What makes a man a man?
First, Hemingway, early in the story, uses physical description of the three characters’ clothing and looks in order to establish Wilson as an adult model, in contrast to the naive Macomber. Francis “…was considered handsome [and] was dressed in the same sort of safari clothes that Wilson wore except that his were new” (Hemingway 10). In contrast, Wilson’s clothing is old and worn, his boots dirty, and his appearance, the “baked red,” of his face, the “faint, white wrinkles at the corners of his eyes” (10), reinforces the image of a man who has overcome challenges. This contract between the two men is significant; one reason being it develops a distinction between the two men where Wilson is a man who has experienced tough situations on the safari for years now whereas Macomber is new and inexperienced to this manly, hunting field.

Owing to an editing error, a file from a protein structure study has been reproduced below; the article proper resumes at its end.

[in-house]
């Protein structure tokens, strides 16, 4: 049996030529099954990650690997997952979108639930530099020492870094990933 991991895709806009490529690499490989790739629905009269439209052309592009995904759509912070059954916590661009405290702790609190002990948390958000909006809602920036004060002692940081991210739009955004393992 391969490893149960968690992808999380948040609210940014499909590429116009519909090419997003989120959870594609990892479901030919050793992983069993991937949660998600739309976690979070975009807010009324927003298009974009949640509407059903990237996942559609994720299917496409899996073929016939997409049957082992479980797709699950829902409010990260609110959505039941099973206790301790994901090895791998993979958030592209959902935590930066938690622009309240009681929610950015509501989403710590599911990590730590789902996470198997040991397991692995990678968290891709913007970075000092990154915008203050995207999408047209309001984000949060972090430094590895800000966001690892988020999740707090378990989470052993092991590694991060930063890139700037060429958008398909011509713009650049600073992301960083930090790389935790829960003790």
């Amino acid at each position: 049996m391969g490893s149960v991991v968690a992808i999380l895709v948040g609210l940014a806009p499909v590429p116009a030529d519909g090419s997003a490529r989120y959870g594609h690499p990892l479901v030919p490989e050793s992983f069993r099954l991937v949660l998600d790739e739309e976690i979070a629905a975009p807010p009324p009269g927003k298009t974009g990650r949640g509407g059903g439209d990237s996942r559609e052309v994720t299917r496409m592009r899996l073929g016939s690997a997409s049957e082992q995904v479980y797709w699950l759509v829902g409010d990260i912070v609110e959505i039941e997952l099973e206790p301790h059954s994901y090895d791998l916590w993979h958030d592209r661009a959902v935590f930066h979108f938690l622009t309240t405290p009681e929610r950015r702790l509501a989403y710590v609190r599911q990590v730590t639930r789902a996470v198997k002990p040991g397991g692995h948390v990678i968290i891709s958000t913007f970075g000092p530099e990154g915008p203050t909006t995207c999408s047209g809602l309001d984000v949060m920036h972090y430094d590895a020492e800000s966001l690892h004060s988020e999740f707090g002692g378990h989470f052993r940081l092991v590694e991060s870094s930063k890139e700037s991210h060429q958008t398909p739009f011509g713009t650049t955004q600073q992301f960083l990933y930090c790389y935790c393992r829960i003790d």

The physical and clothing contrast between the two men is also significant as Margot notices it. In her eyes, Wilson has shown his “manhood,” while her husband “[has] just shown himself, very publicly, to be a coward” (10). Macomber had revealed his weakness by running away from the wounded lion (26); coming short of his responsibility as a man to hunt with confidence. The contrast between Wilson’s masculinity versus Macomber’s adolescence of is physically symbolized to Wilson by the fact Francis has a face “that would stay adolescent until it became middle-aged” (13). This interpretation of Macomber’s features through the